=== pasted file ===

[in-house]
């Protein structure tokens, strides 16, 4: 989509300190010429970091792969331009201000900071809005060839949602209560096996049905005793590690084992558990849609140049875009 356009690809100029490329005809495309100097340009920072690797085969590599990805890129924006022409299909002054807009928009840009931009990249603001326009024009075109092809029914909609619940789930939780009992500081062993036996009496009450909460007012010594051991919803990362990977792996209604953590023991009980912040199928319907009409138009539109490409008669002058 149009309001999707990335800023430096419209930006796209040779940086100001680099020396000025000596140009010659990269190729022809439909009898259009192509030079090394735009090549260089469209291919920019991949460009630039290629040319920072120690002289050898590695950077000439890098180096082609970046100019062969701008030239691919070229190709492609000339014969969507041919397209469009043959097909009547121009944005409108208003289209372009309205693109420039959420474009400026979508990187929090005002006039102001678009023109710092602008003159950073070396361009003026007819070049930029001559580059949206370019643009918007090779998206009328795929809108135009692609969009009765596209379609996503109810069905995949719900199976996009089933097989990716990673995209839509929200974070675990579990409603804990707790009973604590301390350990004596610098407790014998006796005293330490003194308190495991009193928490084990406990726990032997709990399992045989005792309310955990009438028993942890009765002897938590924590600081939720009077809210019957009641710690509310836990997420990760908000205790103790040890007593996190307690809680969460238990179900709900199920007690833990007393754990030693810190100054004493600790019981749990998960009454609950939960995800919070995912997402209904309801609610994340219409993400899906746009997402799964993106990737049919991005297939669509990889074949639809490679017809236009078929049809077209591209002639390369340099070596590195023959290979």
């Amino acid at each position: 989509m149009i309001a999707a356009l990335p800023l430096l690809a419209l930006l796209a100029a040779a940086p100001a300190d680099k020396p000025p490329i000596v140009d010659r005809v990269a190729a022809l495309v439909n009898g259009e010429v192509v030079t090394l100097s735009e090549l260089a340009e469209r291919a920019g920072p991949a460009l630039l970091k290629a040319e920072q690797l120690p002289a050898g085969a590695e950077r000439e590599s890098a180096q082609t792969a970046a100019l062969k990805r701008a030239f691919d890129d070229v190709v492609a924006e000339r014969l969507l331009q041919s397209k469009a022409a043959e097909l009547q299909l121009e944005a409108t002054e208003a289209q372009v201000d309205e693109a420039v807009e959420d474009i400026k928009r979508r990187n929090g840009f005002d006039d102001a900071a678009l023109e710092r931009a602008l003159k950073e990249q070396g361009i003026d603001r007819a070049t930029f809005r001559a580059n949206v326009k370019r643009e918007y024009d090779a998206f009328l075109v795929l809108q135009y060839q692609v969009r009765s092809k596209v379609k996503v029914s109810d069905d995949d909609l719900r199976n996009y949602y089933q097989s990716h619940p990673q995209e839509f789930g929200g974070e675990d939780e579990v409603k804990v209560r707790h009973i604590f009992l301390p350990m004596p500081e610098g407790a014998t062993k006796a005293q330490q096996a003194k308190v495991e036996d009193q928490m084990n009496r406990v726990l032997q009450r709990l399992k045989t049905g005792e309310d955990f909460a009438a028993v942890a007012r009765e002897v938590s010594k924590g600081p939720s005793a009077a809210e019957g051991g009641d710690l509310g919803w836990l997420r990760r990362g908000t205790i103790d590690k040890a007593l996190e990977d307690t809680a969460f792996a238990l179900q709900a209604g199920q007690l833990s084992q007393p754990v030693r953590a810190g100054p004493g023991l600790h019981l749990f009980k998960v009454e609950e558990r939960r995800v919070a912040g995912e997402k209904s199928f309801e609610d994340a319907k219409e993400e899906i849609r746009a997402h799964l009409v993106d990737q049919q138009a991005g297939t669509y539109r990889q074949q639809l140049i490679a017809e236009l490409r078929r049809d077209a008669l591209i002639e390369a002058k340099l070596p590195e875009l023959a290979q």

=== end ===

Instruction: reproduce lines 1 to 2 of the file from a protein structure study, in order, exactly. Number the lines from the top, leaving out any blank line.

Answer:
[in-house]
């Protein structure tokens, strides 16, 4: 989509300190010429970091792969331009201000900071809005060839949602209560096996049905005793590690084992558990849609140049875009 356009690809100029490329005809495309100097340009920072690797085969590599990805890129924006022409299909002054807009928009840009931009990249603001326009024009075109092809029914909609619940789930939780009992500081062993036996009496009450909460007012010594051991919803990362990977792996209604953590023991009980912040199928319907009409138009539109490409008669002058 149009309001999707990335800023430096419209930006796209040779940086100001680099020396000025000596140009010659990269190729022809439909009898259009192509030079090394735009090549260089469209291919920019991949460009630039290629040319920072120690002289050898590695950077000439890098180096082609970046100019062969701008030239691919070229190709492609000339014969969507041919397209469009043959097909009547121009944005409108208003289209372009309205693109420039959420474009400026979508990187929090005002006039102001678009023109710092602008003159950073070396361009003026007819070049930029001559580059949206370019643009918007090779998206009328795929809108135009692609969009009765596209379609996503109810069905995949719900199976996009089933097989990716990673995209839509929200974070675990579990409603804990707790009973604590301390350990004596610098407790014998006796005293330490003194308190495991009193928490084990406990726990032997709990399992045989005792309310955990009438028993942890009765002897938590924590600081939720009077809210019957009641710690509310836990997420990760908000205790103790040890007593996190307690809680969460238990179900709900199920007690833990007393754990030693810190100054004493600790019981749990998960009454609950939960995800919070995912997402209904309801609610994340219409993400899906746009997402799964993106990737049919991005297939669509990889074949639809490679017809236009078929049809077209591209002639390369340099070596590195023959290979």